# Injection/Examples/Non-Injection/Arbitrary Mapping on Sets

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## Example of Mapping which is Not an Injection

Let $A = \set {a, b, c, d}$.

Let $B = \set {1, 2, 3, 4, 5}$.

Let $f \subseteq {A \times B}$ be the mapping defined as:

- $f = \set {\tuple {a, 1}, \tuple {b, 4}, \tuple {c, 5}, \tuple {d, 4} }$

Then $f$ is not a injection.

## Proof

For $f$ to be an injection, it would be necessary that:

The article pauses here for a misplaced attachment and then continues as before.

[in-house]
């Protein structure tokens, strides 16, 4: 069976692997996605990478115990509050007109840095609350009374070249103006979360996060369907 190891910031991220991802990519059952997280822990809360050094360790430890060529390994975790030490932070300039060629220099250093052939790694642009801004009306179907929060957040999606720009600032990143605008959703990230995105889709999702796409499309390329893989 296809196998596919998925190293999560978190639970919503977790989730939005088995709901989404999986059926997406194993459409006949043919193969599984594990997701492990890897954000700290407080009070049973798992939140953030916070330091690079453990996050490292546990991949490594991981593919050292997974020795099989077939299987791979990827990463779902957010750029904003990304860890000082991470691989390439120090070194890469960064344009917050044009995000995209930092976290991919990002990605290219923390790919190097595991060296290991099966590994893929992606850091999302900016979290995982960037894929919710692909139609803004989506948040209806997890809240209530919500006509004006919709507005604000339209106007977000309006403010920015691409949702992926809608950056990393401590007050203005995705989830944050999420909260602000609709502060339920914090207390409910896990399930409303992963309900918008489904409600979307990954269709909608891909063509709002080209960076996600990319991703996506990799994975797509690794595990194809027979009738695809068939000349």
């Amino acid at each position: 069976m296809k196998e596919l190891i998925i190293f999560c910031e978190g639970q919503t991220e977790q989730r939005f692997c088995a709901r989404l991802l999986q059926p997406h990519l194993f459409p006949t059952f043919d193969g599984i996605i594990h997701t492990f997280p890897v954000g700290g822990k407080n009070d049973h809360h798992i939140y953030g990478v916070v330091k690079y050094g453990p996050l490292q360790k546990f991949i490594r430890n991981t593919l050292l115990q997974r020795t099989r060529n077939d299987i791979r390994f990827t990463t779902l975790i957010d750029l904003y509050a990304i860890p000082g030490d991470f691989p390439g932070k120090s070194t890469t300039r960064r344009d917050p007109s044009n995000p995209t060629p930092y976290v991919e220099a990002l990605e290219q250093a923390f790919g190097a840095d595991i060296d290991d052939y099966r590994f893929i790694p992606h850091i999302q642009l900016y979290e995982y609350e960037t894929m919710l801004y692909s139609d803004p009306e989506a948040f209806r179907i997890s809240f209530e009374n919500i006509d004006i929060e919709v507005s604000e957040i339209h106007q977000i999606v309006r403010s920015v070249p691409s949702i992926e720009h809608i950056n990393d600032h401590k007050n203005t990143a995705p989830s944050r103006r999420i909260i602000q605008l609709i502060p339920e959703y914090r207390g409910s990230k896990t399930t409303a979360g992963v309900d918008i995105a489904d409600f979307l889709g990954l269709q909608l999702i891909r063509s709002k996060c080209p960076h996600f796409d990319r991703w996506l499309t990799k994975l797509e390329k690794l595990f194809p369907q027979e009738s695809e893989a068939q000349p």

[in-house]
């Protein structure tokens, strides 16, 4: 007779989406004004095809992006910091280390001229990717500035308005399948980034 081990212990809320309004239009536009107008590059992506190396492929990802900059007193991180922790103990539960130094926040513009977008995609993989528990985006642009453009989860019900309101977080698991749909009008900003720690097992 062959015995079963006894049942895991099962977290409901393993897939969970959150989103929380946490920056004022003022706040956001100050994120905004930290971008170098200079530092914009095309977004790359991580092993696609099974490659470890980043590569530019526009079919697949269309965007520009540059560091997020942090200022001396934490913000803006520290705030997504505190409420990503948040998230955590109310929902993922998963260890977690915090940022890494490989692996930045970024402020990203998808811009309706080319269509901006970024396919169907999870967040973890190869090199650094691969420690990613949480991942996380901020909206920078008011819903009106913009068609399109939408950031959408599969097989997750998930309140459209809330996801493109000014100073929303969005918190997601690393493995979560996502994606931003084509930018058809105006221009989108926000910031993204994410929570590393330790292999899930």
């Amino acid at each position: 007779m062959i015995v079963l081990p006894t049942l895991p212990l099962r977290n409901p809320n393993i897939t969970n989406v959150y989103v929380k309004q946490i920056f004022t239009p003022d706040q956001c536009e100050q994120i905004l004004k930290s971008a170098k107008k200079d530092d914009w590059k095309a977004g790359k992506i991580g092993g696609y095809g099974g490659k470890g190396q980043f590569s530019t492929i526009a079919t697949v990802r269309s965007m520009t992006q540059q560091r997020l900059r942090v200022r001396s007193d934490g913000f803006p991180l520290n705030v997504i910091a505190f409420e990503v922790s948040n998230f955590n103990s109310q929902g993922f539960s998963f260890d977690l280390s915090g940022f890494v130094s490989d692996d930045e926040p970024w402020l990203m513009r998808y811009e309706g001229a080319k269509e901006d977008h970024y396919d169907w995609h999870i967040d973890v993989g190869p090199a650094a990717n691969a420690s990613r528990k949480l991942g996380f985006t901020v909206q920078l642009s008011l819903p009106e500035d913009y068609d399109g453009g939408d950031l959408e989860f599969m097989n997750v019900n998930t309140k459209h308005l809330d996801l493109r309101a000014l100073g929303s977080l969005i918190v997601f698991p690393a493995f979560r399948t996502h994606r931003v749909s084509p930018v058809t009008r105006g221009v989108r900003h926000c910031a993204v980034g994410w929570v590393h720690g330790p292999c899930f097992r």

- $\forall x_1, x_2 \in A: \map f {x_1} = \map f {x_2} \implies x_1 = x_2$

By definition of the squaring operation, we have:

- $\map f b = \map f d$

But unless $b \ne d$.

Hence $f$ is not an injection.

$\blacksquare$

## Sources

- 1977: Gary Chartrand:
*Introductory Graph Theory*... (previous) ... (next): Appendix $\text{A}.4$: Functions